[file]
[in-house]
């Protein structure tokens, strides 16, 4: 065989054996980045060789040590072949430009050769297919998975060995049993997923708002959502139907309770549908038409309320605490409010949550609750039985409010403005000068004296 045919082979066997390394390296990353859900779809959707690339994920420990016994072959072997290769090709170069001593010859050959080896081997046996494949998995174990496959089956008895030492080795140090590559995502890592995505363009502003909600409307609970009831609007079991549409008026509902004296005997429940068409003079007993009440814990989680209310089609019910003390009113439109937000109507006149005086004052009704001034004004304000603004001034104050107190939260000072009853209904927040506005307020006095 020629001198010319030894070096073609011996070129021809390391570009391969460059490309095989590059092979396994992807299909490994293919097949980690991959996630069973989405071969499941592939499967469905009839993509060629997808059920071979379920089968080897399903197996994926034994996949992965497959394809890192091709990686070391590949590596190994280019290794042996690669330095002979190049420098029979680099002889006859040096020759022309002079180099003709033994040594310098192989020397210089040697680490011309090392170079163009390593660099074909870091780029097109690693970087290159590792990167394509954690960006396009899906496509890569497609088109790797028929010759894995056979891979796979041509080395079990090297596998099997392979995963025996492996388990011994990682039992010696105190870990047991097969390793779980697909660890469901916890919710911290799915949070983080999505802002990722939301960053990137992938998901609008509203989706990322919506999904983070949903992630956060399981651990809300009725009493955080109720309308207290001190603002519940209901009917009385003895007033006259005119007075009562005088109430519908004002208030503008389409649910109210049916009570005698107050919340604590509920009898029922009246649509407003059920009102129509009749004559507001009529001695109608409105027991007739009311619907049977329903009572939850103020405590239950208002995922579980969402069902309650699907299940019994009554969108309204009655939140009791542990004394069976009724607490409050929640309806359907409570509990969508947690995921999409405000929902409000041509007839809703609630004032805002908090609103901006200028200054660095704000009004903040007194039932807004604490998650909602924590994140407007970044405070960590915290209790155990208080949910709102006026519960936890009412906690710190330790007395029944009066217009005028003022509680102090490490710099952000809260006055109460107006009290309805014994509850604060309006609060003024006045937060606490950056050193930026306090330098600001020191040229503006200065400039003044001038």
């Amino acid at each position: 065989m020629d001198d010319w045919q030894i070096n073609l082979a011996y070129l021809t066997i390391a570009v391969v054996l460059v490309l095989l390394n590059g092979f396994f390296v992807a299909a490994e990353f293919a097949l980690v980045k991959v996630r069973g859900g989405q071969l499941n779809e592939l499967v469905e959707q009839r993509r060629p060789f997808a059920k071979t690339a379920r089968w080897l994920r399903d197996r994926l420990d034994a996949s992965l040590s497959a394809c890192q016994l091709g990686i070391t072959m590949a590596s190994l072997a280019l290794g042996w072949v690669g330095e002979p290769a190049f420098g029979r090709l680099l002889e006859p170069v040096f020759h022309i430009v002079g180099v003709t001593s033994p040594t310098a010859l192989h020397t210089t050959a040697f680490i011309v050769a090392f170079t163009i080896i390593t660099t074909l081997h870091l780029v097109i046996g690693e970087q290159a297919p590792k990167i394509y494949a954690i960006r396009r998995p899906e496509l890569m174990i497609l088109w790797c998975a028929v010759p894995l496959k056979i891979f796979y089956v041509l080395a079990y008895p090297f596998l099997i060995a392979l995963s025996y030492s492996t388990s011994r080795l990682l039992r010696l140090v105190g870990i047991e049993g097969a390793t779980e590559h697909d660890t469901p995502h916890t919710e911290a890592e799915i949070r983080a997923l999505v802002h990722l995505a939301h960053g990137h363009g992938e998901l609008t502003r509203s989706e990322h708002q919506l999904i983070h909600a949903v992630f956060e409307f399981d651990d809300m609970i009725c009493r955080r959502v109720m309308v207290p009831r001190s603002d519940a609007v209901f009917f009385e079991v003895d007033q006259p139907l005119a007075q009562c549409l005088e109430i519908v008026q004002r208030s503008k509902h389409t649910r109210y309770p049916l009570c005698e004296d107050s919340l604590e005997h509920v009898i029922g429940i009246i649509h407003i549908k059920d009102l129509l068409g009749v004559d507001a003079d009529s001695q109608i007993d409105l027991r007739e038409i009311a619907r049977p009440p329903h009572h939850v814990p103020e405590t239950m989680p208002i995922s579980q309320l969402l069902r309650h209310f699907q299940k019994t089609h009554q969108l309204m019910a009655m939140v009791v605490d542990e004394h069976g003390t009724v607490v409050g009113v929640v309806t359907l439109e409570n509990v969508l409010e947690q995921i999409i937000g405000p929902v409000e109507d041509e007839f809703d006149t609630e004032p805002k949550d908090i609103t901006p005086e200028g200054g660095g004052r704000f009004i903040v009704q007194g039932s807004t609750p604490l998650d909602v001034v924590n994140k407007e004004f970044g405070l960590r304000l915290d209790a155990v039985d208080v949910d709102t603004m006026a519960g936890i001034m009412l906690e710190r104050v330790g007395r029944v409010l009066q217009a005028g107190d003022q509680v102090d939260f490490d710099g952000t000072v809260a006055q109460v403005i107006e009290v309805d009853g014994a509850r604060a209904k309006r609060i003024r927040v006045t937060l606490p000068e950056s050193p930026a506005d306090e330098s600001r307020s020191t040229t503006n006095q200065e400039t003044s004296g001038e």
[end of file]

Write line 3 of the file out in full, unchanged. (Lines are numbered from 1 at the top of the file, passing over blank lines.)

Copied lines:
């Amino acid at each position: 065989m020629d001198d010319w045919q030894i070096n073609l082979a011996y070129l021809t066997i390391a570009v391969v054996l460059v490309l095989l390394n590059g092979f396994f390296v992807a299909a490994e990353f293919a097949l980690v980045k991959v996630r069973g859900g989405q071969l499941n779809e592939l499967v469905e959707q009839r993509r060629p060789f997808a059920k071979t690339a379920r089968w080897l994920r399903d197996r994926l420990d034994a996949s992965l040590s497959a394809c890192q016994l091709g990686i070391t072959m590949a590596s190994l072997a280019l290794g042996w072949v690669g330095e002979p290769a190049f420098g029979r090709l680099l002889e006859p170069v040096f020759h022309i430009v002079g180099v003709t001593s033994p040594t310098a010859l192989h020397t210089t050959a040697f680490i011309v050769a090392f170079t163009i080896i390593t660099t074909l081997h870091l780029v097109i046996g690693e970087q290159a297919p590792k990167i394509y494949a954690i960006r396009r998995p899906e496509l890569m174990i497609l088109w790797c998975a028929v010759p894995l496959k056979i891979f796979y089956v041509l080395a079990y008895p090297f596998l099997i060995a392979l995963s025996y030492s492996t388990s011994r080795l990682l039992r010696l140090v105190g870990i047991e049993g097969a390793t779980e590559h697909d660890t469901p995502h916890t919710e911290a890592e799915i949070r983080a997923l999505v802002h990722l995505a939301h960053g990137h363009g992938e998901l609008t502003r509203s989706e990322h708002q919506l999904i983070h909600a949903v992630f956060e409307f399981d651990d809300m609970i009725c009493r955080r959502v109720m309308v207290p009831r001190s603002d519940a609007v209901f009917f009385e079991v003895d007033q006259p139907l005119a007075q009562c549409l005088e109430i519908v008026q004002r208030s503008k509902h389409t649910r109210y309770p049916l009570c005698e004296d107050s919340l604590e005997h509920v009898i029922g429940i009246i649509h407003i549908k059920d009102l129509l068409g009749v004559d507001a003079d009529s001695q109608i007993d409105l027991r007739e038409i009311a619907r049977p009440p329903h009572h939850v814990p103020e405590t239950m989680p208002i995922s579980q309320l969402l069902r309650h209310f699907q299940k019994t089609h009554q969108l309204m019910a009655m939140v009791v605490d542990e004394h069976g003390t009724v607490v409050g009113v929640v309806t359907l439109e409570n509990v969508l409010e947690q995921i999409i937000g405000p929902v409000e109507d041509e007839f809703d006149t609630e004032p805002k949550d908090i609103t901006p005086e200028g200054g660095g004052r704000f009004i903040v009704q007194g039932s807004t609750p604490l998650d909602v001034v924590n994140k407007e004004f970044g405070l960590r304000l915290d209790a155990v039985d208080v949910d709102t603004m006026a519960g936890i001034m009412l906690e710190r104050v330790g007395r029944v409010l009066q217009a005028g107190d003022q509680v102090d939260f490490d710099g952000t000072v809260a006055q109460v403005i107006e009290v309805d009853g014994a509850r604060a209904k309006r609060i003024r927040v006045t937060l606490p000068e950056s050193p930026a506005d306090e330098s600001r307020s020191t040229t503006n006095q200065e400039t003044s004296g001038e």